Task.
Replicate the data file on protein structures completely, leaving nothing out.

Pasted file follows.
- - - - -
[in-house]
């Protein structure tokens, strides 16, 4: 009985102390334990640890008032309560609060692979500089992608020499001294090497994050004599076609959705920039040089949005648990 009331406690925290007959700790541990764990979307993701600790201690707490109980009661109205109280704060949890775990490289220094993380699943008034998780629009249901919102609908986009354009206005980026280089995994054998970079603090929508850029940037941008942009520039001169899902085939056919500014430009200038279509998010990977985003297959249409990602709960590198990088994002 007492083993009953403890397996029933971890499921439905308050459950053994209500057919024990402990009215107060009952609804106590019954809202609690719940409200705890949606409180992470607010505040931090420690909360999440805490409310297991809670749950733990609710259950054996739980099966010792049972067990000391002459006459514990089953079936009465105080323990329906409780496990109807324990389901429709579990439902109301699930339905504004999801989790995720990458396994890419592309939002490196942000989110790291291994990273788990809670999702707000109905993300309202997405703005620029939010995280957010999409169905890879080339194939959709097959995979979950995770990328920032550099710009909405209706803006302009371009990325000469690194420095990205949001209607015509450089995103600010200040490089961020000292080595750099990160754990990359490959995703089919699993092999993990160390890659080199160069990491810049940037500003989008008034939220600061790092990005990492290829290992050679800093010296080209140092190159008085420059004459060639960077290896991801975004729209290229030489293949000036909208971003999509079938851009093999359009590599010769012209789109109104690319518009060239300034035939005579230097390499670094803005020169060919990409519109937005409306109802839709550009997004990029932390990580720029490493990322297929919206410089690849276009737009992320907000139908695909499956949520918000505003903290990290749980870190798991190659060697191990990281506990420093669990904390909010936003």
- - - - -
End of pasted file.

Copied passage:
[in-house]
């Protein structure tokens, strides 16, 4: 009985102390334990640890008032309560609060692979500089992608020499001294090497994050004599076609959705920039040089949005648990 009331406690925290007959700790541990764990979307993701600790201690707490109980009661109205109280704060949890775990490289220094993380699943008034998780629009249901919102609908986009354009206005980026280089995994054998970079603090929508850029940037941008942009520039001169899902085939056919500014430009200038279509998010990977985003297959249409990602709960590198990088994002 007492083993009953403890397996029933971890499921439905308050459950053994209500057919024990402990009215107060009952609804106590019954809202609690719940409200705890949606409180992470607010505040931090420690909360999440805490409310297991809670749950733990609710259950054996739980099966010792049972067990000391002459006459514990089953079936009465105080323990329906409780496990109807324990389901429709579990439902109301699930339905504004999801989790995720990458396994890419592309939002490196942000989110790291291994990273788990809670999702707000109905993300309202997405703005620029939010995280957010999409169905890879080339194939959709097959995979979950995770990328920032550099710009909405209706803006302009371009990325000469690194420095990205949001209607015509450089995103600010200040490089961020000292080595750099990160754990990359490959995703089919699993092999993990160390890659080199160069990491810049940037500003989008008034939220600061790092990005990492290829290992050679800093010296080209140092190159008085420059004459060639960077290896991801975004729209290229030489293949000036909208971003999509079938851009093999359009590599010769012209789109109104690319518009060239300034035939005579230097390499670094803005020169060919990409519109937005409306109802839709550009997004990029932390990580720029490493990322297929919206410089690849276009737009992320907000139908695909499956949520918000505003903290990290749980870190798991190659060697191990990281506990420093669990904390909010936003």